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  9. The LEGS page would be the proper place to clear a discontinuity, rather than the FPLN page. There are some other problems though. You are trying to load an RNP approach, and a real CRJ is not legally authorized or even capable of flying an RNP-based RNAV approach. In the real aircraft database, none of the LOWI approaches prefixed with “RNP” would even appear on the approach page as options. You would be limited to the LOC 26, or the LOC DME E or LOC DME W. In the Navigraph database, every available approach for a given airport will be present. Although the sim version of the CRJ might try to load an RNP procedure, there is no guarantee it will be able to make sense of it or fly it correctly. For one thing, RNP requires an aircraft with a full VNAV system, which the CRJ doesn’t have.
  10. I just completed this flight, and I did have an LNAV problem. I used the same flight plan and aircraft. ASPD3 (Beta 7) weather was active, which gave almost a direct tailwind of 46 knots at FL 370 NO problems on the J523 segment, but the aircraft left the NAV track between BCE and TCS. That is a 361 nm direct leg between those two waypoints. When I was about 1/3 along the route segment, 133 nm past BCE, with 228 nm still to go to TCS. the aircraft slowly turned about 40 degrees to the left, and started flying away from the course line. I let it go about 10 miles, and it showed no signs of coming back. I went to HDG select, and steered back onto the course line. I was about 208 nm from TCS when I was back on the course line. I then did a DIR INTC to TCS, EXEC, and went back to NAV mode. The aircraft continued on the track to TCS, then make the turn to MRF. The rest of the flight went smoothly without further deviations.
  11. I’m not sure that the CRJ uses TFDI RealLight? Perhaps Hans can confirm. The CRJ installer does appear to install TrueGlass. I disabled both dlls in the P3D /gauges folder by renaming them, because both are VRAM hogs. One or the other dll might indeed be responsible for a drop-off in performance after an hour or two of flight. I’ve seen that reported in the LM forums by users of several different add-on aircraft.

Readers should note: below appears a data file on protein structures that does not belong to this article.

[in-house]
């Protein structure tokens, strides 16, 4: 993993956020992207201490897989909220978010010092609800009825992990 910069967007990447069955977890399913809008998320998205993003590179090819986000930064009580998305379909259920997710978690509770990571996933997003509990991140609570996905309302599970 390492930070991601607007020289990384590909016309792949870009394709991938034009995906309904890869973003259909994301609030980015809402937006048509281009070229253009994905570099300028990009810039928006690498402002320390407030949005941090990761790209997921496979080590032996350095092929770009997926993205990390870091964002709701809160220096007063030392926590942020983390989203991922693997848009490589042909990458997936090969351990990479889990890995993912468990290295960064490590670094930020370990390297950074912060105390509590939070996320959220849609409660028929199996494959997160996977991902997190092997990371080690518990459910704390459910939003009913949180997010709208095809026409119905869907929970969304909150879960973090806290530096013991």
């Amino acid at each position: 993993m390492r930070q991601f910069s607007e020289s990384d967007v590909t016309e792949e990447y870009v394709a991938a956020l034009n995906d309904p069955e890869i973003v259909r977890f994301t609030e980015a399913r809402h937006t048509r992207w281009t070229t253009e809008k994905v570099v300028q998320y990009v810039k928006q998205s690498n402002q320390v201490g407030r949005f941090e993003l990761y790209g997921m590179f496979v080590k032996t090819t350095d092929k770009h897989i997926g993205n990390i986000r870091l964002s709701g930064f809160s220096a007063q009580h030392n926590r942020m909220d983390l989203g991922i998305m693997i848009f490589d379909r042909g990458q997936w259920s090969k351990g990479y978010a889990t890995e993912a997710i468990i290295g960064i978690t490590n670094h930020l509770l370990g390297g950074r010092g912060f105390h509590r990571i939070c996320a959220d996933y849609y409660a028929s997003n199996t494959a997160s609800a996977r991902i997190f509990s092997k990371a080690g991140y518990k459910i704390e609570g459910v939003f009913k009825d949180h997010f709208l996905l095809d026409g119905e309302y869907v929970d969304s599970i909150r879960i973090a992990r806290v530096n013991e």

12. Thanks. I will try this flight. Were you using Active Sky or other r/w weather?
  13. This is very strange. My experience has been just the opposite. In P3D 4.5, The CRJ Pro had definite and continuous frame rate fluctuations. Not enough to make the aircraft unflyable, but noticeable. In P3D 5, the CRJ is absolutely smooth, no fluctuations at all, and certainly comparable to FSL, PMDG or other add-ons that have been released for V5. My frame rates are externally locked at 30, and the CRJ has no problem maintaining that. My computer hardware did not change going from 4.5 to 5, other than the fact that I do update my graphics drivers on a regular basis as new versions are released by Nvidia I know Hans is looking into the graphics drawing calls that the CRJ uses to see if there are ways to optimize things further. Obviously not every user is seeing frame rate problems, and I’m curious as to why that may be. I’m assuming that is has something to do with specific CPU/GPU combinations. My CPU is an older 4790K OC to 4.2 GHz. My GPU is a newer GTX-1080 Ti, with 11 GB.
  14. What was the model (550, 700 900 or 1000) and flight plan? Do you recall at what point the aircraft made a 180 degree turn, and at what point it drifted off of the route by 50 miles? Will try to duplicate.
  15. I am out of ideas. My insight is gleaned from previous posts regarding this problem in the CRJ and Aerosoft Airbus. The most common fix appears to have been to insure that the setting in the config file is COCKPIT_HIGH_LOD=1. At least one Airbus customer solved it by deleting the Prepar3D.cfg file entirely, which will build a fresh copy the next time the sim is launched. If you try that, be sure to make a note of all your current sim preferred graphics settings, as you will have to restore them afterwards. When you delete the config file, on the next launch of the sim, it will load the default F35 fighter at Randolph AFB, with all the default graphics settings that were present when you first installed P3D. The config file can definitely get corrupted - especially if the sim CTDs unexpectedly.